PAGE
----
A 2009 US Department of Energy (DOE) Human Performance Handbook notes: "The aviation industry, medical industry, commercial nuclear power nguồn industry, US Navy, DOE và its contractors, & other high-risk, technologically complex organizations have adopted human performance principles, concepts, & practices to consciously reduce human error và bolster controls in order to reduce accidents and events... About 80% of all events are attributed khổng lồ human error. In some industries, this number is closer to 90%. Roughly 20% of events involve equipment failures. When the 80% human error is broken down further, it reveals that the majority of errors associated with events stem from latent organizational weaknesses (perpetrated by humans in the past that lie dormant in the system), whereas about 30% are caused by the individual worker touching the equipment và systems in the facility. Clearly, focusing efforts on reducing human error will reduce the likelihood of events." Following the Fukushima accident the focus has been on the organizational weaknesses which increase the likelihood of human error.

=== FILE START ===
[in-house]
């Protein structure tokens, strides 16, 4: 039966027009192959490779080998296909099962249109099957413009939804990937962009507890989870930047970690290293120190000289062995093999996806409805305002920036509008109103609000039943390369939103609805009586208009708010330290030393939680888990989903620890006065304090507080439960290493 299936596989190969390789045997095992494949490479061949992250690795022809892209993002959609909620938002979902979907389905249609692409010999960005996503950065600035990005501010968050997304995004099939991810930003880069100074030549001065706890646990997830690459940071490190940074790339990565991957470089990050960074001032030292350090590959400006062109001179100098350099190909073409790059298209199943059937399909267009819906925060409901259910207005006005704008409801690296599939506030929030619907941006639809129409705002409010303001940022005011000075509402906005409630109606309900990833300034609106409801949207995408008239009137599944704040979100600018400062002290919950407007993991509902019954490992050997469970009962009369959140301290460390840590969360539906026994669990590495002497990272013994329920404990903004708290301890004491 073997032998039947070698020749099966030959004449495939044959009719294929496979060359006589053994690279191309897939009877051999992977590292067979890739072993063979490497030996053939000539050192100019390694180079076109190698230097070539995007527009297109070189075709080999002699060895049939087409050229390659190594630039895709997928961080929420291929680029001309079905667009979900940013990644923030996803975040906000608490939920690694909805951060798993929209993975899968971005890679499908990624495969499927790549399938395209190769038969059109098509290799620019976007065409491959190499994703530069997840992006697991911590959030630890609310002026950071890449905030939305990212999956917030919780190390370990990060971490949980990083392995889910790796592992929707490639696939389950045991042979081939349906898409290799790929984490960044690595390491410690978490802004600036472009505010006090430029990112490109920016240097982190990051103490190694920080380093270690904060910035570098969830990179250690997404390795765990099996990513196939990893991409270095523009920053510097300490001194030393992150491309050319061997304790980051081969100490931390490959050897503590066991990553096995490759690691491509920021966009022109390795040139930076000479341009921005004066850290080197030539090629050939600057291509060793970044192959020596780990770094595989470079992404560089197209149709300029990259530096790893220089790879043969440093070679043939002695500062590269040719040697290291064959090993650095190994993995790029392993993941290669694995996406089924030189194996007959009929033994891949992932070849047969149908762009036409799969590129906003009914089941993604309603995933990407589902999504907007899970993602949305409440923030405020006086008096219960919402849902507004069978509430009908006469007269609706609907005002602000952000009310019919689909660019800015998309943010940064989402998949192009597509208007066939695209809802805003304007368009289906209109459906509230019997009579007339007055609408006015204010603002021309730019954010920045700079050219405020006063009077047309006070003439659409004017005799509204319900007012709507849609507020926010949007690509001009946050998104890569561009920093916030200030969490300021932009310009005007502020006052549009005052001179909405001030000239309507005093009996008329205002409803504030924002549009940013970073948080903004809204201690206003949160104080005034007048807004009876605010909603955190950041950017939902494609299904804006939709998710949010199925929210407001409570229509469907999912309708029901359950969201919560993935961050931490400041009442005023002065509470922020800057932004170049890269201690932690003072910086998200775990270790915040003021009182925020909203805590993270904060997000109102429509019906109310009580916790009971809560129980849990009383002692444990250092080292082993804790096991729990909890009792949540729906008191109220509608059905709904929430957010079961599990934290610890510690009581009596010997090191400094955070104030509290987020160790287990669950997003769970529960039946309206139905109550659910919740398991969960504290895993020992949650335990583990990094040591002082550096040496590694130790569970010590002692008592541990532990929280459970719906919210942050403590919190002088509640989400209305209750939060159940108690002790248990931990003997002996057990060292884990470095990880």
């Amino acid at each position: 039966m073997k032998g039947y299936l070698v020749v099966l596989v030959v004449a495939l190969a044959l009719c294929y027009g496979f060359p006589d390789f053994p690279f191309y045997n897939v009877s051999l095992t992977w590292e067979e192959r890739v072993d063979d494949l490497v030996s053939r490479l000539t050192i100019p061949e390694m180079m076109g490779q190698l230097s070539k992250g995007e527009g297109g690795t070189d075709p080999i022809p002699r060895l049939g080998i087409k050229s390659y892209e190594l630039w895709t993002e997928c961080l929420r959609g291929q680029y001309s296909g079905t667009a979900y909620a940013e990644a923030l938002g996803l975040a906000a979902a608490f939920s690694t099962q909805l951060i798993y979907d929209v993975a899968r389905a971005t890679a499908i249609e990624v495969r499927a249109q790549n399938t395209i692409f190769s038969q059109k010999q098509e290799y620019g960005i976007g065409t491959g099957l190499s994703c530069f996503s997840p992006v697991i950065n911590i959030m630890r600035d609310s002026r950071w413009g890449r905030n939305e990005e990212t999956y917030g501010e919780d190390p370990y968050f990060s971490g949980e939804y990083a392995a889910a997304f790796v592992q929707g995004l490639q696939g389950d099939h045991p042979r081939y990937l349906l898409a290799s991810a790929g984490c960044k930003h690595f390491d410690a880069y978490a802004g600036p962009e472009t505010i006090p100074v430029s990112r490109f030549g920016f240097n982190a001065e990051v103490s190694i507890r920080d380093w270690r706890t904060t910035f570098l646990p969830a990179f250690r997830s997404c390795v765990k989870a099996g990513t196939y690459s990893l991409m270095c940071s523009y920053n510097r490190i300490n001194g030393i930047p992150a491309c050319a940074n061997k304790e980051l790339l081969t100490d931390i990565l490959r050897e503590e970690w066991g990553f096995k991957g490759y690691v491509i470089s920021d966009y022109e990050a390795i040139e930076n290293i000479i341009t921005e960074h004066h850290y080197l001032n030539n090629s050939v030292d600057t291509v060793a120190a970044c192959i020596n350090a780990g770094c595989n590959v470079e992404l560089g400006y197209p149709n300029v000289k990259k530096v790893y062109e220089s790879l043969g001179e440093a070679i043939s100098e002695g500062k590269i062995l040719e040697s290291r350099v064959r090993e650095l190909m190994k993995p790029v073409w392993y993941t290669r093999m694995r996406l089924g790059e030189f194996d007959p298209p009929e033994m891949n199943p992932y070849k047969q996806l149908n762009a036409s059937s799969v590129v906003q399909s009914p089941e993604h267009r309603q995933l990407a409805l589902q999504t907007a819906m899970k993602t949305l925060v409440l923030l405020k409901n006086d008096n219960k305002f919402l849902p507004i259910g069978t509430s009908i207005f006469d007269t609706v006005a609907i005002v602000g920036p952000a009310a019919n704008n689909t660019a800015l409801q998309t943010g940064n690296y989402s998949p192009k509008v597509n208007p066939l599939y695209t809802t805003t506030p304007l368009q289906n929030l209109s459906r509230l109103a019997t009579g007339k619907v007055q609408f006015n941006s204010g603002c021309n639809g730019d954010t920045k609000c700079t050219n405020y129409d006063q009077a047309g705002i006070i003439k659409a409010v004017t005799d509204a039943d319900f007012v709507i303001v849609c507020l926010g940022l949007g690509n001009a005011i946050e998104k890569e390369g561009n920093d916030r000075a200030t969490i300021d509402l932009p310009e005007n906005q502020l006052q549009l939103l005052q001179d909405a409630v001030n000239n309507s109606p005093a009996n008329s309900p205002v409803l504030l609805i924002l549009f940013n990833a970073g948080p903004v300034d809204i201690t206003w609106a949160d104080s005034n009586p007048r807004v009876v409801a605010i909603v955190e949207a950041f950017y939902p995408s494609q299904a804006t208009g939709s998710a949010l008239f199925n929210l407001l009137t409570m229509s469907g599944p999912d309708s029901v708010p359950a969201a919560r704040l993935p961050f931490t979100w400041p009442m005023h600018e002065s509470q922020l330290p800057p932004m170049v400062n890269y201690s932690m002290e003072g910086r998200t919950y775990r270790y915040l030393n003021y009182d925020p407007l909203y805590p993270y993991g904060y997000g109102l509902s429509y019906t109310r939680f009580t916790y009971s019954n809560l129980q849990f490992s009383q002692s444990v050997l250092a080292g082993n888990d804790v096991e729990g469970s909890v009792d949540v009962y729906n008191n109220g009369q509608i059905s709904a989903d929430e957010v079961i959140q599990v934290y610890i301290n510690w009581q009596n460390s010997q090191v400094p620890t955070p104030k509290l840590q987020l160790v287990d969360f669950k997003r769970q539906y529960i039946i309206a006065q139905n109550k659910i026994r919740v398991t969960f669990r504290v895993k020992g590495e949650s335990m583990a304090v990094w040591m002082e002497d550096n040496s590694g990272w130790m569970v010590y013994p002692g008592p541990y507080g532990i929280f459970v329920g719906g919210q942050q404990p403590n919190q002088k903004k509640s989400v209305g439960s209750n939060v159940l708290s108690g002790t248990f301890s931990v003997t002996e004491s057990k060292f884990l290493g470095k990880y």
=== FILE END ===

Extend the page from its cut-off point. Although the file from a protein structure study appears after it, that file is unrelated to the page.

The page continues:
To achieve optimum safety, nuclear plants in the western world operate using a 'defence-in-depth' approach, with multiple safety systems supplementing the natural features of the reactor core. Key aspects of the approach are:High-quality design và construction.Equipment which prevents operational disturbances or human failures & errors developing into problems.Comprehensive monitoring & regular testing to detect equipment or operator failures.Redundant và diverse systems khổng lồ control damage to the fuel và prevent significant radioactive releases.Provision to confine the effects of severe fuel damage (or any other problem) to the plant itself.